How Fixed Index Annuities Yield Retirement Income
Many Americans are nearing retirement with less money in savings than they anticipated and no guaranteed pension other than Social Security. A growing number of them are becoming increasingly concerned about the prospect of outliving their money, and in many cases, this fear is well-founded. Fortunately, there is a type of financial product that can guarantee that the investor will continue to receive a monthly check as long as they live. Fixed indexed annuities are unique vehicles that can provide retirees with guaranteed lifetime income, even if they collect more than the entire value of the contract before they die.
How They Work
There are three types of annuity contracts offered by life insurance carriers today. Fixed annuities are the simplest kind. They merely pay a fixed rate of interest over the term of the contract. Variable annuities are more complex. They invest the contract owner’s money in mutual fund subaccounts that may go up or down in price. Indexed annuities represent the third category of these instruments. They resemble fixed annuities in that they offer guarantee of principal, but instead of paying a set, fixed rate, they will credit the investor with interest into the contract based upon the performance of an underlying financial benchmark index such as the Standard & Poor’s 500. When that index rises in value, the investor is credited with interest according to a formula or calculation used by the carrier. (For more, see: Advising FAs: Explaining Annuities to a Client.)
Different carriers use different formulas, indexes and crediting periods, and often they will place various types of limits upon the amount of profit that the investor may earn. For example, one carrier may stipulate that investors can only earn a certain percentage of all gains in the benchmark, while another will allow the investor to keep all of the benchmark gains, but only up to a point. But regardless of the crediting method, investors cannot lose money in these products. When the underlying benchmark declines during a credit period, then the contract value will simply remain the same. When the benchmark starts to rise once more, then the contract value will again be credited accordingly. As with any other type of annuity, investors cannot withdraw funds from an indexed contract before age 59 ½ without paying a 10% early withdrawal penalty. (For more, see: The Top 5 Fixed Annuities for the Risk Averse.)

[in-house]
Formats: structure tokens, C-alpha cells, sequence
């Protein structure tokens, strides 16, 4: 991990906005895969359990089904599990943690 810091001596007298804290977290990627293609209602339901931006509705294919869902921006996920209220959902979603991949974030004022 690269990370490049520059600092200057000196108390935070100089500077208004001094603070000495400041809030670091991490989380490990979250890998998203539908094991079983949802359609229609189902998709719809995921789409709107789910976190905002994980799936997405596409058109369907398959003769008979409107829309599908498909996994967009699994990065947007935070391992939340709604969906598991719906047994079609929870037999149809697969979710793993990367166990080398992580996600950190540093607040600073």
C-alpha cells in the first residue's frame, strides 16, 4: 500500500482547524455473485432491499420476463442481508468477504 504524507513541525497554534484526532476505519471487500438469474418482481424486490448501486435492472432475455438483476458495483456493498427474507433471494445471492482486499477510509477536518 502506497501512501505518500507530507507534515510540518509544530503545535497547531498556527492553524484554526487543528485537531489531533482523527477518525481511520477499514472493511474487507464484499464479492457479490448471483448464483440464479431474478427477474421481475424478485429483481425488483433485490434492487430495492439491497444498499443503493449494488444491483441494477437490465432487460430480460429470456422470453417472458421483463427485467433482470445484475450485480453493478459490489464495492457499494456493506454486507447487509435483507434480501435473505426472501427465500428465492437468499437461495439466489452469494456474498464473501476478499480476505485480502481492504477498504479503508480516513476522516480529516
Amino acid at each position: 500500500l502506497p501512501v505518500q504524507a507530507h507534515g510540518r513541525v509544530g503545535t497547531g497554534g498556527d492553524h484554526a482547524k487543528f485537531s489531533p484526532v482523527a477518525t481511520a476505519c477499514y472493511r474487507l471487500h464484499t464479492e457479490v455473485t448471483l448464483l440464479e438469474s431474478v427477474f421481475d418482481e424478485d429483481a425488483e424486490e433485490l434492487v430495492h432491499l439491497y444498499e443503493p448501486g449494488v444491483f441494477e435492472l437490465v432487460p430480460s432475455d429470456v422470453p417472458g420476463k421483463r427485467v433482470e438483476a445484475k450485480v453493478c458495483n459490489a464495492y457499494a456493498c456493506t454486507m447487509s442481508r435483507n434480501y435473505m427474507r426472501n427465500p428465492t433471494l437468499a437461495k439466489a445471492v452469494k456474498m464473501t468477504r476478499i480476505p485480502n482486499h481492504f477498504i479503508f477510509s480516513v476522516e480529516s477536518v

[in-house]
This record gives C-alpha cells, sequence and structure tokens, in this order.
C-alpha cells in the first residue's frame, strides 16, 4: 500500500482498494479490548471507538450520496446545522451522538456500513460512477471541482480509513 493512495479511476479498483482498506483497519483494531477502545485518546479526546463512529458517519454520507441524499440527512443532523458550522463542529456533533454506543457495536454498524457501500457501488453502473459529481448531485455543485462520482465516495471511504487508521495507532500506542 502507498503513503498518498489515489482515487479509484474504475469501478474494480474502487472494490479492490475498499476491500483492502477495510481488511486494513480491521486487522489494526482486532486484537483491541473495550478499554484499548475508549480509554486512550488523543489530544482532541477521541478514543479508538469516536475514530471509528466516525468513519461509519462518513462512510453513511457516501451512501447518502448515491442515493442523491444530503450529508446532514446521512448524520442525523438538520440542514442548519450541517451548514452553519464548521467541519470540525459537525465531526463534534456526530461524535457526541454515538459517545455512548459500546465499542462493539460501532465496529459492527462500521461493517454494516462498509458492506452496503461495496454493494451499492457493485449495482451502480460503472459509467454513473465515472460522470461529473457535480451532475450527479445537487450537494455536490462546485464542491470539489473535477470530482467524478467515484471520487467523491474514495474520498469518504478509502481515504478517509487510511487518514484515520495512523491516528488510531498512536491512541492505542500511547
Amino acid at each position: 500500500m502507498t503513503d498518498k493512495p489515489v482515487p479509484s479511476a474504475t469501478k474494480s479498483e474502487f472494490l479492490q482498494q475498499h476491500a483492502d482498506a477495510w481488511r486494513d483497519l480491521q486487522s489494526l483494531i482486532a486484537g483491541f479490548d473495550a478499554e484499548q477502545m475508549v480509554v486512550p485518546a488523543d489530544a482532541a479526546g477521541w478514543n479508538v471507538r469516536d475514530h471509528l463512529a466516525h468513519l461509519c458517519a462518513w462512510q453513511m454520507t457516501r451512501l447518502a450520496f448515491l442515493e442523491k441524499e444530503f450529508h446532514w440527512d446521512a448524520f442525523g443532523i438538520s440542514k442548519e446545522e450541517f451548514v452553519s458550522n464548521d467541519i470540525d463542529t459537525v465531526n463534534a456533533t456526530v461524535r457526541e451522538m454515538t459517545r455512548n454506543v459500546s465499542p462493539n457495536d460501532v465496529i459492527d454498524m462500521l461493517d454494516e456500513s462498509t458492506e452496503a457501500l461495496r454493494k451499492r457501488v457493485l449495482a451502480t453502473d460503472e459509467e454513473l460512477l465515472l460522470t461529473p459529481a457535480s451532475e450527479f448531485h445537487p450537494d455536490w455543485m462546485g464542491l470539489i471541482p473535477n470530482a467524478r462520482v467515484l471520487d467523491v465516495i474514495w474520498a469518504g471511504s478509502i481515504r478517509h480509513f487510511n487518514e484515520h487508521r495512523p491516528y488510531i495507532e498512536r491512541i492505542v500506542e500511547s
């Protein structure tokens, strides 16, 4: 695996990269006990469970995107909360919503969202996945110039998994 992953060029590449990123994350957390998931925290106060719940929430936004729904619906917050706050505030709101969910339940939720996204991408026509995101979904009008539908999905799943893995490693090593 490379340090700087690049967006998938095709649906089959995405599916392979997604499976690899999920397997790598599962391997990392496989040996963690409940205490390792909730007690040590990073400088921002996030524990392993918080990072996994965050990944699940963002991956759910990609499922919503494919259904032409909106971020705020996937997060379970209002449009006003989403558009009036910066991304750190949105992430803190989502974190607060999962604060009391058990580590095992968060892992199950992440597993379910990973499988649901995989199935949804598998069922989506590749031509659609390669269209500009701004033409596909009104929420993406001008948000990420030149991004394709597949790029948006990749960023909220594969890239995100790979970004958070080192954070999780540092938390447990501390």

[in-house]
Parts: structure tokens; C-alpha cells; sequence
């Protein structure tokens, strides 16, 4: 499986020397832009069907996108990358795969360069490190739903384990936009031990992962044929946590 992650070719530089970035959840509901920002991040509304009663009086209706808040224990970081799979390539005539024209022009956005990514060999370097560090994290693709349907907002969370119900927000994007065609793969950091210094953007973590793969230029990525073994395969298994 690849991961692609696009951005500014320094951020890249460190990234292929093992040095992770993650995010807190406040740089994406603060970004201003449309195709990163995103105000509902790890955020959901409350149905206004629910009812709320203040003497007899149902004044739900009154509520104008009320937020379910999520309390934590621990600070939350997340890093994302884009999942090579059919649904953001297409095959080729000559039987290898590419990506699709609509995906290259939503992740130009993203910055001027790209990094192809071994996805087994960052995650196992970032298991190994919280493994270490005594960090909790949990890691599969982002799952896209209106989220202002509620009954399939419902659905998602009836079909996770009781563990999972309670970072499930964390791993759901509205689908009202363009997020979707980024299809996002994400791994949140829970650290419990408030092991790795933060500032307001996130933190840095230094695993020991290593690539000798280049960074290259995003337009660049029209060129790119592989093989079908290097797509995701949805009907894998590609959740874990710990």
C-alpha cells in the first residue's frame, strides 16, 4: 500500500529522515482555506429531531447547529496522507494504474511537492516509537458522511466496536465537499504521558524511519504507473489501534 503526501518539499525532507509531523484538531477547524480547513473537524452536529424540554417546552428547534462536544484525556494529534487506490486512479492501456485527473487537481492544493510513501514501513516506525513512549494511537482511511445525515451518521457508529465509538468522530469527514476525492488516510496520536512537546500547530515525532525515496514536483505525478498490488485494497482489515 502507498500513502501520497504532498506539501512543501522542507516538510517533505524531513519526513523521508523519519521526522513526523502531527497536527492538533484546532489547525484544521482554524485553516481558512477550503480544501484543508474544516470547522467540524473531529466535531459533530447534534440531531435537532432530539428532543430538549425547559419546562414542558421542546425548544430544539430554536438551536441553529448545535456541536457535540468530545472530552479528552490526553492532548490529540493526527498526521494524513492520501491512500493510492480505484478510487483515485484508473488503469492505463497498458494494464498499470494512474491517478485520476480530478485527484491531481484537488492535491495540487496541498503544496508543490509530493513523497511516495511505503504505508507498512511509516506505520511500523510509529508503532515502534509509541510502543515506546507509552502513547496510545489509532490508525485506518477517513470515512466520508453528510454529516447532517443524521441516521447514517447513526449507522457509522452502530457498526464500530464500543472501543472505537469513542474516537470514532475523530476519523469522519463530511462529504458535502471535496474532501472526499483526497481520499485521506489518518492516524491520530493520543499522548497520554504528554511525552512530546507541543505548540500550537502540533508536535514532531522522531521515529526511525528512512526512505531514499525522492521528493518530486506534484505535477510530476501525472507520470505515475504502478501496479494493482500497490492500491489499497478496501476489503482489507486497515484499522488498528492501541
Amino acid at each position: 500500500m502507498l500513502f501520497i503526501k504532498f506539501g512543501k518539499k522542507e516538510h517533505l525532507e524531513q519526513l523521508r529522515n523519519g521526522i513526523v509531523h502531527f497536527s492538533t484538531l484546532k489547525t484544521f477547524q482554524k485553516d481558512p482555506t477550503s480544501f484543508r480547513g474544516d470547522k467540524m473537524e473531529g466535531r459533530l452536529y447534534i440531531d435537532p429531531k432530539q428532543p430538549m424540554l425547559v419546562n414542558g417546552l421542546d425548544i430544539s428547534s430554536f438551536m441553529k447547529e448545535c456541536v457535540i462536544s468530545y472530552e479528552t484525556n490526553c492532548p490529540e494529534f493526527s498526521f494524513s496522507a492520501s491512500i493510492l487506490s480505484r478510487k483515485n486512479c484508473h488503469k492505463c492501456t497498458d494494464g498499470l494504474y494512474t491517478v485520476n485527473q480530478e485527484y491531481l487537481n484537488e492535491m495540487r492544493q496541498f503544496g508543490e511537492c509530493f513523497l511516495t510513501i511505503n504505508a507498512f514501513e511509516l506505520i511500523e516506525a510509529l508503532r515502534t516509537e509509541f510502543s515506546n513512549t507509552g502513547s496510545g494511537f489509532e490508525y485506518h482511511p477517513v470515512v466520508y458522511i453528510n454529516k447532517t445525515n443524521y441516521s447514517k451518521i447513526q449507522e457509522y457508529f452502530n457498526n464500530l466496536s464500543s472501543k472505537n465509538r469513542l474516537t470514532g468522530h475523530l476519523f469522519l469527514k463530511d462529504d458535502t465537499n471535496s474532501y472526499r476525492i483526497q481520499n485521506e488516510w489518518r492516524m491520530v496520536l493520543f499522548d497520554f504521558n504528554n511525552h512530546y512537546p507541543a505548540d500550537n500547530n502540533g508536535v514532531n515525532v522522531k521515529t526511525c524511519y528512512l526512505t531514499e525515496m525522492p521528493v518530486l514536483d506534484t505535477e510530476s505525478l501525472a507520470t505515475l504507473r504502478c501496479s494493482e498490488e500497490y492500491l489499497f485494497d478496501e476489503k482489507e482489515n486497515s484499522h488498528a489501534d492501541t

How They Can Help Retirees
As mentioned previously, many retirees today are facing a growing gap between their incomes and their expenses over the long term. But annuities are uniquely designed to help address this issue. Contact owners who elect to annuitize their contract can then receive a guaranteed period payment from their annuities that will last them for the rest of their lives. They have several payout options from which to choose, such as straight life, joint life (either first or second-to-die) or a straight or joint life option with a period certain payout, such as 10 or 20 years. (For more, see: Annuities and Baby Boomers: The Pros and Cons.)
As with any other type of guaranteed pension payout, the greater the guarantee, the lower the payout. But it is important for clients to understand that once they annuitize, they effectively forfeit all future control of their contracts and have locked themselves into an irrevocable stream of income. And while that may be the right decision for them, clients fail to grasp this tradeoff in many instances. In some cases, it may be better for the client to simply opt for a systematic withdrawal, so that control over the contract can be maintained.
Another major advantage that indexed annuities can offer clients is a superior return to what can be earned in other guaranteed instruments such as fixed annuities or certificates of deposit (CDs). Most of the new indexed products on the market today offer an array of attractive features, including initial bonuses of up to 10% for new money, waiver of surrender charges for medical or long-term care expenses and total long-term returns over time that can be somewhere in the 5-7% range. Many of them also offer income riders that will guarantee the investor a payout at retirement that is based upon an initial set rate of growth, so that the investor can count on at least that amount per month in retirement if the contract value does not grow large enough to pay more than that when it is annuitized. (For more, see: Financial Advisor Client Guide: Retirement Plans and Insurance.)
The Bottom Line
Fixed indexed annuities can provide an additional measure of guaranteed safety for retirement investors who are worried about outliving their income. Investors need to be sure that they understand all of the rules and features of these contracts before purchasing them, as they often contain several different types of fees and surrender charges. But they can also provide superior returns and a monthly income check that will last for the rest of the investor’s life as long as they meet the required guidelines. (For more, see: How Advisors Can Help Address Longevity Risk.)